Advanced Arresting Gear (AAG) completes a first-of-its-kind recovery of an F/A-18E Super Hornet at the Runway Arrested Landing Site in Lakehurst, New Jersey, October 13. This event, conducted as part of AAG performance testing with the Super Hornet, follows more than 200 roll-in arrestments completed at the site since late March. The AAG test team conducted more than 1,300 dead-load arrestments on the U.S. Navy’s newest aircraft recovery system before involving manned aircraft.
«This milestone test event demonstrates AAG’s capability and signifies a big step forward in getting the system ready for duty on board the Navy’s newest aircraft carrier», said Aircraft Launch and Recovery Equipment (PMA-251) program manager Captain Stephen Tedford.
While roll-in and fly-in arrestments are essentially the same to the AAG system, conducting both types of traps enables the test team to ensure all operational conditions that the system will experience are tested. At the completion of AAG performance testing, an Aircraft Recovery Bulletin will be generated, allowing system testing with manned aircraft aboard Pre-Commissioning Unit (PCU) Gerald R. Ford (CVN-78) to progress.
AAG is a modular, integrated system consisting of energy absorbers, power conditioning equipment and digital controls, designed as the follow-on to the Mark-7 (Mk-7) arresting gear. The U.S. Navy is currently utilizing the Mk-7 Mod 3 and Mk-7 Mod 4 designs on all Nimitz-class aircraft carriers. AAG is a new system developed for the Navy’s future aircraft carriers and will make its debut aboard the USS Gerald R. Ford (CVN-78).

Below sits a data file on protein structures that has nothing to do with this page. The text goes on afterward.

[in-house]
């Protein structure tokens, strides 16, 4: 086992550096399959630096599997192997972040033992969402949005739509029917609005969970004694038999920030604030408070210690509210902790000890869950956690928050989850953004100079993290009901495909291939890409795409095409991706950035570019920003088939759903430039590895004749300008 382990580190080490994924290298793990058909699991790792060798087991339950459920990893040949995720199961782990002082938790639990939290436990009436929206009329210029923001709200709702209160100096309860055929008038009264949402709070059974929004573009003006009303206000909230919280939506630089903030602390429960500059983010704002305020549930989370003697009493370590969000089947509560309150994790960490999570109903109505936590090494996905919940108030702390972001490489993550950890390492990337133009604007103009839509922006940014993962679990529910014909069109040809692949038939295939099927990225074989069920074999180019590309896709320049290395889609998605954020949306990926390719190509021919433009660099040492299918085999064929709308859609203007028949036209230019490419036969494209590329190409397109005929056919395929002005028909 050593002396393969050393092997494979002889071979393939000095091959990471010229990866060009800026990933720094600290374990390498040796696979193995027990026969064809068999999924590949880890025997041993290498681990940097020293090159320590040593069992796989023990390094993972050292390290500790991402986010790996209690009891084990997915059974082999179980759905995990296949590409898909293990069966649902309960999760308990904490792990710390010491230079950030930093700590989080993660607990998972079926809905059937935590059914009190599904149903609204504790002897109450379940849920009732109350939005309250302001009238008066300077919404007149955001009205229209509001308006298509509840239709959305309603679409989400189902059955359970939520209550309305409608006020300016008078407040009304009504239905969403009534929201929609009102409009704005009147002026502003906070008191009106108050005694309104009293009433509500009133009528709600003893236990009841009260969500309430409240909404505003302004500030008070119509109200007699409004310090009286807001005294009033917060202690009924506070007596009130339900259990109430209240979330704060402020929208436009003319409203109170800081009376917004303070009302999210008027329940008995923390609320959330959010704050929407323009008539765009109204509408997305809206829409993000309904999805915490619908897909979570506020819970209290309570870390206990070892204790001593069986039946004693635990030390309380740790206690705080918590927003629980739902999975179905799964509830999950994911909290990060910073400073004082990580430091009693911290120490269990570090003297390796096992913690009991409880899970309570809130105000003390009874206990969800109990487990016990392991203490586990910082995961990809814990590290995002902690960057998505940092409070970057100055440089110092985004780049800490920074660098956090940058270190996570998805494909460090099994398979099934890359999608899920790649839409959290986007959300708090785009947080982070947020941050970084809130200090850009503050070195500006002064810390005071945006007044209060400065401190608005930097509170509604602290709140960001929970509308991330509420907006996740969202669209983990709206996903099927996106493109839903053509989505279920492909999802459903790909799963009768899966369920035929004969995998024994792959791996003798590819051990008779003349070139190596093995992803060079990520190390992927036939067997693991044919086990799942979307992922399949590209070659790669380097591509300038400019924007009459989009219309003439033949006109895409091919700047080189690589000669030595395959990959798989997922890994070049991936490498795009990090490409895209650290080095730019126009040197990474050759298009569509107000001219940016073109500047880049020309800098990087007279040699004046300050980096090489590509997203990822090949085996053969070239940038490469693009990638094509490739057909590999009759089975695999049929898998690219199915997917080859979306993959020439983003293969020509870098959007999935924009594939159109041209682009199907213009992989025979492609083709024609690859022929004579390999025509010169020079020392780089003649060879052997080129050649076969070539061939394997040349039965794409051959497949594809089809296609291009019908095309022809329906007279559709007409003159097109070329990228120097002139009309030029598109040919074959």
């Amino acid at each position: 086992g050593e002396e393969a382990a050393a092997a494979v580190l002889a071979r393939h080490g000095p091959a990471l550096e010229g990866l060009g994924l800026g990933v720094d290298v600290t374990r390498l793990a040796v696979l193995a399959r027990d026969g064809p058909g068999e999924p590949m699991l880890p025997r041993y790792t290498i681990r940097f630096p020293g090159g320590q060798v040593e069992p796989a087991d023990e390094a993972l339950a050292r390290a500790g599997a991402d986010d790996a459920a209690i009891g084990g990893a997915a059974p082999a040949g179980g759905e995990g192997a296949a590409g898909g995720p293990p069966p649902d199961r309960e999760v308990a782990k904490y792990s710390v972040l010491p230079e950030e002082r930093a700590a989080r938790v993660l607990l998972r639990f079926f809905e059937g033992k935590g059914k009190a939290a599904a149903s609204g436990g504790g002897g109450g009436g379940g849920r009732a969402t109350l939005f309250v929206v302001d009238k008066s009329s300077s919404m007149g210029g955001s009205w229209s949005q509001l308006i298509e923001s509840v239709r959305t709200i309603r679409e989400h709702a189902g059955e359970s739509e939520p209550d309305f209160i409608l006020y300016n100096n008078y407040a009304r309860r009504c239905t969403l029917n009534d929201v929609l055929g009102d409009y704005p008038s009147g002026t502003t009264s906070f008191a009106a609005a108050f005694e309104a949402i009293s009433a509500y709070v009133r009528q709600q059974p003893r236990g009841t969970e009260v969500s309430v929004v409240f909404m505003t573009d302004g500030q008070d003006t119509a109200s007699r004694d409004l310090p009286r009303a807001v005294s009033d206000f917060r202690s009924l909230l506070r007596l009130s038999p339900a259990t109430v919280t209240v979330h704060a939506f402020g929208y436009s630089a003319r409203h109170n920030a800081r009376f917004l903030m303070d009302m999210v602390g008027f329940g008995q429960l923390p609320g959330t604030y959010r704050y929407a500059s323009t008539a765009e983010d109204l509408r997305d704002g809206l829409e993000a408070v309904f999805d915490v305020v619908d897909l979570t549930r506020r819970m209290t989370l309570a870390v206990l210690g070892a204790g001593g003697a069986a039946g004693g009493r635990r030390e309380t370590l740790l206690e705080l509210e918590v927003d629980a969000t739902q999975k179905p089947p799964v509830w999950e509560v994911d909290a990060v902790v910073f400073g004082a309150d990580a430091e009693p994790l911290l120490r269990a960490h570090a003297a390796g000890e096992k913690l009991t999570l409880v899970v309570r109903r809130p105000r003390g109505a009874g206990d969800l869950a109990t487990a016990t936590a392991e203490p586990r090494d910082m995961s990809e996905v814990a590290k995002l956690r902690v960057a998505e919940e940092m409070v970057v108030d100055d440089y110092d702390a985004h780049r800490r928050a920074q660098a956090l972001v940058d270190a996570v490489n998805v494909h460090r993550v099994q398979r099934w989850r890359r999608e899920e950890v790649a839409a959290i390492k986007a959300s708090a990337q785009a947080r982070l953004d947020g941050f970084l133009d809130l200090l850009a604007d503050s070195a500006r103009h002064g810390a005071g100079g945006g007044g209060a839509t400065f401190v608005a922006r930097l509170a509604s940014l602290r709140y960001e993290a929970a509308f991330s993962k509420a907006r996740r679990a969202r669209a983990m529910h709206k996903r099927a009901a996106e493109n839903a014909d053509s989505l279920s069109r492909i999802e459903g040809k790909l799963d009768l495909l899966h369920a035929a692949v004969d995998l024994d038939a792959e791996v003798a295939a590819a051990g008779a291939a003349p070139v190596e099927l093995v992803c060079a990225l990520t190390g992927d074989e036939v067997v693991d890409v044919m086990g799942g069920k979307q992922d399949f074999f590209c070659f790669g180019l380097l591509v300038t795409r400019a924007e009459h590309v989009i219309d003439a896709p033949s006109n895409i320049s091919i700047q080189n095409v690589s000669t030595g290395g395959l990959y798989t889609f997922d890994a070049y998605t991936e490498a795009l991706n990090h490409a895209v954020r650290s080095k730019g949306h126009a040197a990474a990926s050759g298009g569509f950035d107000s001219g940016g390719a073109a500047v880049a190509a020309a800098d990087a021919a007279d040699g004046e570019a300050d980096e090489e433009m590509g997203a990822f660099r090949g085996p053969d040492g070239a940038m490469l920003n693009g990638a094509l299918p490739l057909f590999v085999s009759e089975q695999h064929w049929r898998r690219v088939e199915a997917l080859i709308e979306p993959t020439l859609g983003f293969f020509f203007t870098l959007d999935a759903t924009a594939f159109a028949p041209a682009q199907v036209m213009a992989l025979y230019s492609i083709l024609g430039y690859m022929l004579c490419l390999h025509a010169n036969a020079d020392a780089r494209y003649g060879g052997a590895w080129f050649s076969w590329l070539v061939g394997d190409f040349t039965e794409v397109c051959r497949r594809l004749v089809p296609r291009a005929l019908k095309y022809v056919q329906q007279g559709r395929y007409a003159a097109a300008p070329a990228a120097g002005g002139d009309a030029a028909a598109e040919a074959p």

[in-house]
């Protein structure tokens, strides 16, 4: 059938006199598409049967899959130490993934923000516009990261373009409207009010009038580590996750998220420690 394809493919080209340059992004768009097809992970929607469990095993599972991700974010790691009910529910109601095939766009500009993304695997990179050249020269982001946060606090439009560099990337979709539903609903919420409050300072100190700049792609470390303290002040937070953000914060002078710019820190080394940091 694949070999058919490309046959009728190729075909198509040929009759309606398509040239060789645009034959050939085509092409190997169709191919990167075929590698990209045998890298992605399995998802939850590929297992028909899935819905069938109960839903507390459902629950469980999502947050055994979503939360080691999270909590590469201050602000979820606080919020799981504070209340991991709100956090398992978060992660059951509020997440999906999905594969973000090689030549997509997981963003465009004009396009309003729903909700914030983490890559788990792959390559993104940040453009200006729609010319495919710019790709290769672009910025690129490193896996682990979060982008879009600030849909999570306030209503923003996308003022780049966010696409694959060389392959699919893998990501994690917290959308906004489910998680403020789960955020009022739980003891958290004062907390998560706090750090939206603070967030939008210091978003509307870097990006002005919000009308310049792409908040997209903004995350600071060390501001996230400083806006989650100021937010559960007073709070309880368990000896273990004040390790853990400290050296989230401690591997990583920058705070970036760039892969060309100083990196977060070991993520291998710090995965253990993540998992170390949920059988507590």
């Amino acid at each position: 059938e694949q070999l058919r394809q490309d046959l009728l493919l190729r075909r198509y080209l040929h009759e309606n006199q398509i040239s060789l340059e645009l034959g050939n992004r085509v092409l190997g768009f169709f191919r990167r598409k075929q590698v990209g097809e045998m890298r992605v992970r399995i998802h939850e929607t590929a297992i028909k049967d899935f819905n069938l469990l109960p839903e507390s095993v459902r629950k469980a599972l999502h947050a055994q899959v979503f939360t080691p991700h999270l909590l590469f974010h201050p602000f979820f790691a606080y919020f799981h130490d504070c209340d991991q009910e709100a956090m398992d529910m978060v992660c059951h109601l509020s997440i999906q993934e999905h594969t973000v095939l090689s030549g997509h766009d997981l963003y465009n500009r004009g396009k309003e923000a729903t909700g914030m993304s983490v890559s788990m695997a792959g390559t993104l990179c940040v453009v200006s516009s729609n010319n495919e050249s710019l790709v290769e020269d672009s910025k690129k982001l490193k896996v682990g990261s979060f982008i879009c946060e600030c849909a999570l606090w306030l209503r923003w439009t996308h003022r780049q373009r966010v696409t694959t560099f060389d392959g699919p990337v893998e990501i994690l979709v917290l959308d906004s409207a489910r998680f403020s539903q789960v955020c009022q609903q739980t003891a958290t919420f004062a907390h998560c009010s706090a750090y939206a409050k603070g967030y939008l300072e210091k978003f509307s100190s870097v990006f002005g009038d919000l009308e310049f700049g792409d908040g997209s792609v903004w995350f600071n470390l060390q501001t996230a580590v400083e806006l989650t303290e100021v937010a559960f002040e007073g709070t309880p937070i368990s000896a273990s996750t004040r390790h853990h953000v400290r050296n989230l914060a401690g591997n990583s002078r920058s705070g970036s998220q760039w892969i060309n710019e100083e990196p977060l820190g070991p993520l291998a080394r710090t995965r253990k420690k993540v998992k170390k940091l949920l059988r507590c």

The AAG architecture, Health Monitoring Assessment and Prognostics technology, and digital control system provides built-in test and diagnosis, resulting in the system requiring less maintenance and manpower to operate than the Mk-7. This change in architecture is designed to provide higher reliability and safety margins, while allowing Sailors to focus on other areas of need. The system is also designed to allow potential arrestment of a broader range of aircraft, from the lightest unmanned aerial vehicles to the heaviest manned fighters.
- Employs advanced technologies to provide higher reliability and safety margins;
- Requires less maintenance and manpower to operate than the legacy arresting system;
- Recovers all current and projected future carrier-based aircraft, from the lightest unmanned aerial vehicles to the heaviest manned fighters;
- Allows for increased sortie rates, lower energy consumption and a decreased gross ship weight.
AAG Traps First Fly-In